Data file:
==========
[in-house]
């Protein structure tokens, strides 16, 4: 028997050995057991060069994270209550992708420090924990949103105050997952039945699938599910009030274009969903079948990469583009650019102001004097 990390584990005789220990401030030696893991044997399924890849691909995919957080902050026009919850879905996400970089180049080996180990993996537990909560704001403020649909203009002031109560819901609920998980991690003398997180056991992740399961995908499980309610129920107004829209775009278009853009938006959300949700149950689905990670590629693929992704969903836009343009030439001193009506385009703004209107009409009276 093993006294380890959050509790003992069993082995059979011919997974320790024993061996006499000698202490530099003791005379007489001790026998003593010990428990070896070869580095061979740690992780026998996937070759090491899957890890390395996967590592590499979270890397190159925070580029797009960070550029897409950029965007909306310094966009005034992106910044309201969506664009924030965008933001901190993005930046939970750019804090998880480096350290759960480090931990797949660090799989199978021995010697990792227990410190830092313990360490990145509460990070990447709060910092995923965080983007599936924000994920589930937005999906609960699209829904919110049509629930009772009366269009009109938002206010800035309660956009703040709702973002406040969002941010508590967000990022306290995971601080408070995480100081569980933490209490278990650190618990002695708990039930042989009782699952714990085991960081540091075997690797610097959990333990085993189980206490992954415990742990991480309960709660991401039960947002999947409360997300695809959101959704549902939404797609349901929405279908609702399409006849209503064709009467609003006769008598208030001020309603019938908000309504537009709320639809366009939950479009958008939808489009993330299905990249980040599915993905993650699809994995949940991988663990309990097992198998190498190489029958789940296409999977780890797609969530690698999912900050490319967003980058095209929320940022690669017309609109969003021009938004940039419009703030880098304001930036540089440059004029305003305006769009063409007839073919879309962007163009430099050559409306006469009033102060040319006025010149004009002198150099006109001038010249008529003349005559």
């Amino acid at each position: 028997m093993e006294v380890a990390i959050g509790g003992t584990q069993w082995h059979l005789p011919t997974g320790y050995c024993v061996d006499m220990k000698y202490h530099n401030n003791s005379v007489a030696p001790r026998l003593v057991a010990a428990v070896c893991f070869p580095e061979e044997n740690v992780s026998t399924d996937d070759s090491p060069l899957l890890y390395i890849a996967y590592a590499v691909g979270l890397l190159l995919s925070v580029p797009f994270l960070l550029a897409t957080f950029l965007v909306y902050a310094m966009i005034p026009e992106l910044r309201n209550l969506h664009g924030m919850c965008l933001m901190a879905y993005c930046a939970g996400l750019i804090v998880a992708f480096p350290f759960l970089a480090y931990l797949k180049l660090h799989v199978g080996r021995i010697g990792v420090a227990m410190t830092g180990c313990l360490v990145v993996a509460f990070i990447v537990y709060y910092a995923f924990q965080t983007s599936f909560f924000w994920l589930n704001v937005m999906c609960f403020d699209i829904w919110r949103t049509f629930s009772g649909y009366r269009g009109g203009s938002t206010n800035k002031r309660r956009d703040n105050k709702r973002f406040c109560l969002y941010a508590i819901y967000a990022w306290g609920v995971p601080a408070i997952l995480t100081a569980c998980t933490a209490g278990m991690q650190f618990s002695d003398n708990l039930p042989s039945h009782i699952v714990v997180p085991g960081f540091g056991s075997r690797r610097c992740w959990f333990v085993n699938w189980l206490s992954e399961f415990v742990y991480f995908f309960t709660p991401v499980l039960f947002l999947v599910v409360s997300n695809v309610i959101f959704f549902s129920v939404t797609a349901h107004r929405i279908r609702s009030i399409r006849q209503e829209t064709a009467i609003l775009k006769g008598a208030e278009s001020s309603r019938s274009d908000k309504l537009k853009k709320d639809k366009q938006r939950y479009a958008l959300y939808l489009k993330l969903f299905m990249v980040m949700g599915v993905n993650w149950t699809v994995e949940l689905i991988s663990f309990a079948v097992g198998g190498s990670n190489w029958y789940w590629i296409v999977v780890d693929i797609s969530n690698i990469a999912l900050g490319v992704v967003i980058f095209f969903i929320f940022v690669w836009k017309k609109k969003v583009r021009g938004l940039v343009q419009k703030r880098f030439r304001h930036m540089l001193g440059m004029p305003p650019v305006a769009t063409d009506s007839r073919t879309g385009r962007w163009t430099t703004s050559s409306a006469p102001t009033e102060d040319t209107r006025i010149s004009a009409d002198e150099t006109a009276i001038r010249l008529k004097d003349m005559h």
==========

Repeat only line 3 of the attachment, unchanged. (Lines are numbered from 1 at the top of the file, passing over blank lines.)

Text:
């Amino acid at each position: 028997m093993e006294v380890a990390i959050g509790g003992t584990q069993w082995h059979l005789p011919t997974g320790y050995c024993v061996d006499m220990k000698y202490h530099n401030n003791s005379v007489a030696p001790r026998l003593v057991a010990a428990v070896c893991f070869p580095e061979e044997n740690v992780s026998t399924d996937d070759s090491p060069l899957l890890y390395i890849a996967y590592a590499v691909g979270l890397l190159l995919s925070v580029p797009f994270l960070l550029a897409t957080f950029l965007v909306y902050a310094m966009i005034p026009e992106l910044r309201n209550l969506h664009g924030m919850c965008l933001m901190a879905y993005c930046a939970g996400l750019i804090v998880a992708f480096p350290f759960l970089a480090y931990l797949k180049l660090h799989v199978g080996r021995i010697g990792v420090a227990m410190t830092g180990c313990l360490v990145v993996a509460f990070i990447v537990y709060y910092a995923f924990q965080t983007s599936f909560f924000w994920l589930n704001v937005m999906c609960f403020d699209i829904w919110r949103t049509f629930s009772g649909y009366r269009g009109g203009s938002t206010n800035k002031r309660r956009d703040n105050k709702r973002f406040c109560l969002y941010a508590i819901y967000a990022w306290g609920v995971p601080a408070i997952l995480t100081a569980c998980t933490a209490g278990m991690q650190f618990s002695d003398n708990l039930p042989s039945h009782i699952v714990v997180p085991g960081f540091g056991s075997r690797r610097c992740w959990f333990v085993n699938w189980l206490s992954e399961f415990v742990y991480f995908f309960t709660p991401v499980l039960f947002l999947v599910v409360s997300n695809v309610i959101f959704f549902s129920v939404t797609a349901h107004r929405i279908r609702s009030i399409r006849q209503e829209t064709a009467i609003l775009k006769g008598a208030e278009s001020s309603r019938s274009d908000k309504l537009k853009k709320d639809k366009q938006r939950y479009a958008l959300y939808l489009k993330l969903f299905m990249v980040m949700g599915v993905n993650w149950t699809v994995e949940l689905i991988s663990f309990a079948v097992g198998g190498s990670n190489w029958y789940w590629i296409v999977v780890d693929i797609s969530n690698i990469a999912l900050g490319v992704v967003i980058f095209f969903i929320f940022v690669w836009k017309k609109k969003v583009r021009g938004l940039v343009q419009k703030r880098f030439r304001h930036m540089l001193g440059m004029p305003p650019v305006a769009t063409d009506s007839r073919t879309g385009r962007w163009t430099t703004s050559s409306a006469p102001t009033e102060d040319t209107r006025i010149s004009a009409d002198e150099t006109a009276i001038r010249l008529k004097d003349m005559h």